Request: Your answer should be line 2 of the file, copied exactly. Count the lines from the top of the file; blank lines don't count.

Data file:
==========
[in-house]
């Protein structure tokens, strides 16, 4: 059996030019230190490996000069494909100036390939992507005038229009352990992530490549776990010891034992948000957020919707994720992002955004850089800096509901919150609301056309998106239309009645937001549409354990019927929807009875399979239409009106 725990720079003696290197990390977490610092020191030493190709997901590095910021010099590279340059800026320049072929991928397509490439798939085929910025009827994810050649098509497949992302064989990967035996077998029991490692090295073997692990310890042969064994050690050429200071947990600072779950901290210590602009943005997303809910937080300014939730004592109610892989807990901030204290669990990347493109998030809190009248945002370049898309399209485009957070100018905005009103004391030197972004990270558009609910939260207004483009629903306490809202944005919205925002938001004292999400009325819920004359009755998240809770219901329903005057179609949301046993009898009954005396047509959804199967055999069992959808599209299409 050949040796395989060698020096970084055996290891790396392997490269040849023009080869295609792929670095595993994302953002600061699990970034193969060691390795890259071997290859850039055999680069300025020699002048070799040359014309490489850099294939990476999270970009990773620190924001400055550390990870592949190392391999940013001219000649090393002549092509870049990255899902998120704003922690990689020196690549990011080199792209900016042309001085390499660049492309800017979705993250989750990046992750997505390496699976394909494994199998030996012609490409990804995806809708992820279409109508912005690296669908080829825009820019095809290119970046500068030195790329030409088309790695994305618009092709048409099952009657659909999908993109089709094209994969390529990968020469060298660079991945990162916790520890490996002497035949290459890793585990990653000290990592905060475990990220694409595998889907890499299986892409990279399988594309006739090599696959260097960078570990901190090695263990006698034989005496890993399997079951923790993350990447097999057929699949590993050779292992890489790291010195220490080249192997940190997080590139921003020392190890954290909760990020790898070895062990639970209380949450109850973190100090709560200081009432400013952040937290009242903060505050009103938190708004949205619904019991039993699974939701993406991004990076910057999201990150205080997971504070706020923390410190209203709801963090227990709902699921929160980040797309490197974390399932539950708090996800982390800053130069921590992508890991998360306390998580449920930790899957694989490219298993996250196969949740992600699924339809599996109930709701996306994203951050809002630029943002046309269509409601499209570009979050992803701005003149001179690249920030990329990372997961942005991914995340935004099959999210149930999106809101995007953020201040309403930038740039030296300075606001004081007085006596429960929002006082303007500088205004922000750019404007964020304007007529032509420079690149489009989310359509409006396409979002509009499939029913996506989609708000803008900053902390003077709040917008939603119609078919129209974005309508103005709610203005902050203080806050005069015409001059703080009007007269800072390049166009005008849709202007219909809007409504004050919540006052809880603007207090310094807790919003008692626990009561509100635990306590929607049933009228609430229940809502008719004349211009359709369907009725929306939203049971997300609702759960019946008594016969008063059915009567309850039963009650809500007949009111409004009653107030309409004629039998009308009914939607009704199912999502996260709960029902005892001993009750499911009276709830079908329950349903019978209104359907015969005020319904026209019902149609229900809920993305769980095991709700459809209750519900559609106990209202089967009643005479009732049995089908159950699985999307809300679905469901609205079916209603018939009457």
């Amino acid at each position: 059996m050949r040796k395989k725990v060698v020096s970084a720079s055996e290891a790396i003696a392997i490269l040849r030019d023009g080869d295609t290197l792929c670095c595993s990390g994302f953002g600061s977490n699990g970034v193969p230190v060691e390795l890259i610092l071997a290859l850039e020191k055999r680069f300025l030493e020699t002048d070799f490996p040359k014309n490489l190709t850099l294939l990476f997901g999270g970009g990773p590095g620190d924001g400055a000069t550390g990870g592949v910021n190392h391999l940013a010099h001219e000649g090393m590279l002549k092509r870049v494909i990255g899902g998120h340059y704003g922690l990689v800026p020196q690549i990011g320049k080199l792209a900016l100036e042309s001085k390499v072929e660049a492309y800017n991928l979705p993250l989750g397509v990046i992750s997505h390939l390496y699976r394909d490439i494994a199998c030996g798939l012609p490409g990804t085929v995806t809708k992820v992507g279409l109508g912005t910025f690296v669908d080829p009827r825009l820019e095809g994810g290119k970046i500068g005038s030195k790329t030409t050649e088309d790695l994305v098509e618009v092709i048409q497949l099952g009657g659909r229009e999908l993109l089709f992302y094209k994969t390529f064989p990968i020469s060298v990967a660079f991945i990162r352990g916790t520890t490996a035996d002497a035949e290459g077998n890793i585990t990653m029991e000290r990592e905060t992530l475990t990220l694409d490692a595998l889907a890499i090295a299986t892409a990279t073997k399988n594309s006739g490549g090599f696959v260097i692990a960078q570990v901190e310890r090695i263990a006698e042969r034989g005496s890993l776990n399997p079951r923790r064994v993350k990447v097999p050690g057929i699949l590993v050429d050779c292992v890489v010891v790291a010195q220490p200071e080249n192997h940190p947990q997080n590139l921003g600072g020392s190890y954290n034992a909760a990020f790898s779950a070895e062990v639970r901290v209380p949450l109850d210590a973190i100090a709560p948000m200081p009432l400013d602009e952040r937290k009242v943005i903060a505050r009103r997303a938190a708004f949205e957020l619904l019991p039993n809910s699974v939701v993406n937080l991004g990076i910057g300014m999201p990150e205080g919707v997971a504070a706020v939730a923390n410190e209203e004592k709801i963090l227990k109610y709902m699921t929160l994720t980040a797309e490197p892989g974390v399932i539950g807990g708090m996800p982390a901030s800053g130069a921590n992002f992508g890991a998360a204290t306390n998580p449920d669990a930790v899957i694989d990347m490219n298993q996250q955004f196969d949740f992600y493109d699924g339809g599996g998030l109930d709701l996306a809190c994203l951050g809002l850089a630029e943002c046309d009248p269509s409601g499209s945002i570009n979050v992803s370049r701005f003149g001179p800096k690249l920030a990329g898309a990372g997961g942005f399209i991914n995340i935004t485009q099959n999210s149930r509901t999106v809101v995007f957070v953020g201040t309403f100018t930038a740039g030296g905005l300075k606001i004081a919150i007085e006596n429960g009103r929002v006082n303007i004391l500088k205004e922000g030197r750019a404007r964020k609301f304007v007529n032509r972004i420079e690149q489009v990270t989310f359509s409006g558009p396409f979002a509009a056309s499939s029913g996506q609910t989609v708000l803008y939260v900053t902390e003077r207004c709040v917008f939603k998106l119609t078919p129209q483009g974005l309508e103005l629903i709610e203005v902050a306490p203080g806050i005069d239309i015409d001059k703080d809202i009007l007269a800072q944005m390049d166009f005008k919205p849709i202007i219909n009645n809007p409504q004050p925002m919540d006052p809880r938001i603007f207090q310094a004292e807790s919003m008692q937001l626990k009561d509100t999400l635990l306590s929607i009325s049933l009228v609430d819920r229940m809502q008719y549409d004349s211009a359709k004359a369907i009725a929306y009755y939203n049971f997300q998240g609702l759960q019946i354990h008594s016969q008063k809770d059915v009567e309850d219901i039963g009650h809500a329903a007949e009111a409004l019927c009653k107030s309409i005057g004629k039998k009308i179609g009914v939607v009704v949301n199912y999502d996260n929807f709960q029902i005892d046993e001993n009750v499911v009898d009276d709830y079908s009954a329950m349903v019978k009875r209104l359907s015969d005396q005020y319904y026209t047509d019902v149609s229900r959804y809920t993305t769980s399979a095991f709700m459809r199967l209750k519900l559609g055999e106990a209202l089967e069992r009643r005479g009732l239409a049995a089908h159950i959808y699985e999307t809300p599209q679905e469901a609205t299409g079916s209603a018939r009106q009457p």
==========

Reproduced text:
């Protein structure tokens, strides 16, 4: 059996030019230190490996000069494909100036390939992507005038229009352990992530490549776990010891034992948000957020919707994720992002955004850089800096509901919150609301056309998106239309009645937001549409354990019927929807009875399979239409009106 725990720079003696290197990390977490610092020191030493190709997901590095910021010099590279340059800026320049072929991928397509490439798939085929910025009827994810050649098509497949992302064989990967035996077998029991490692090295073997692990310890042969064994050690050429200071947990600072779950901290210590602009943005997303809910937080300014939730004592109610892989807990901030204290669990990347493109998030809190009248945002370049898309399209485009957070100018905005009103004391030197972004990270558009609910939260207004483009629903306490809202944005919205925002938001004292999400009325819920004359009755998240809770219901329903005057179609949301046993009898009954005396047509959804199967055999069992959808599209299409 050949040796395989060698020096970084055996290891790396392997490269040849023009080869295609792929670095595993994302953002600061699990970034193969060691390795890259071997290859850039055999680069300025020699002048070799040359014309490489850099294939990476999270970009990773620190924001400055550390990870592949190392391999940013001219000649090393002549092509870049990255899902998120704003922690990689020196690549990011080199792209900016042309001085390499660049492309800017979705993250989750990046992750997505390496699976394909494994199998030996012609490409990804995806809708992820279409109508912005690296669908080829825009820019095809290119970046500068030195790329030409088309790695994305618009092709048409099952009657659909999908993109089709094209994969390529990968020469060298660079991945990162916790520890490996002497035949290459890793585990990653000290990592905060475990990220694409595998889907890499299986892409990279399988594309006739090599696959260097960078570990901190090695263990006698034989005496890993399997079951923790993350990447097999057929699949590993050779292992890489790291010195220490080249192997940190997080590139921003020392190890954290909760990020790898070895062990639970209380949450109850973190100090709560200081009432400013952040937290009242903060505050009103938190708004949205619904019991039993699974939701993406991004990076910057999201990150205080997971504070706020923390410190209203709801963090227990709902699921929160980040797309490197974390399932539950708090996800982390800053130069921590992508890991998360306390998580449920930790899957694989490219298993996250196969949740992600699924339809599996109930709701996306994203951050809002630029943002046309269509409601499209570009979050992803701005003149001179690249920030990329990372997961942005991914995340935004099959999210149930999106809101995007953020201040309403930038740039030296300075606001004081007085006596429960929002006082303007500088205004922000750019404007964020304007007529032509420079690149489009989310359509409006396409979002509009499939029913996506989609708000803008900053902390003077709040917008939603119609078919129209974005309508103005709610203005902050203080806050005069015409001059703080009007007269800072390049166009005008849709202007219909809007409504004050919540006052809880603007207090310094807790919003008692626990009561509100635990306590929607049933009228609430229940809502008719004349211009359709369907009725929306939203049971997300609702759960019946008594016969008063059915009567309850039963009650809500007949009111409004009653107030309409004629039998009308009914939607009704199912999502996260709960029902005892001993009750499911009276709830079908329950349903019978209104359907015969005020319904026209019902149609229900809920993305769980095991709700459809209750519900559609106990209202089967009643005479009732049995089908159950699985999307809300679905469901609205079916209603018939009457």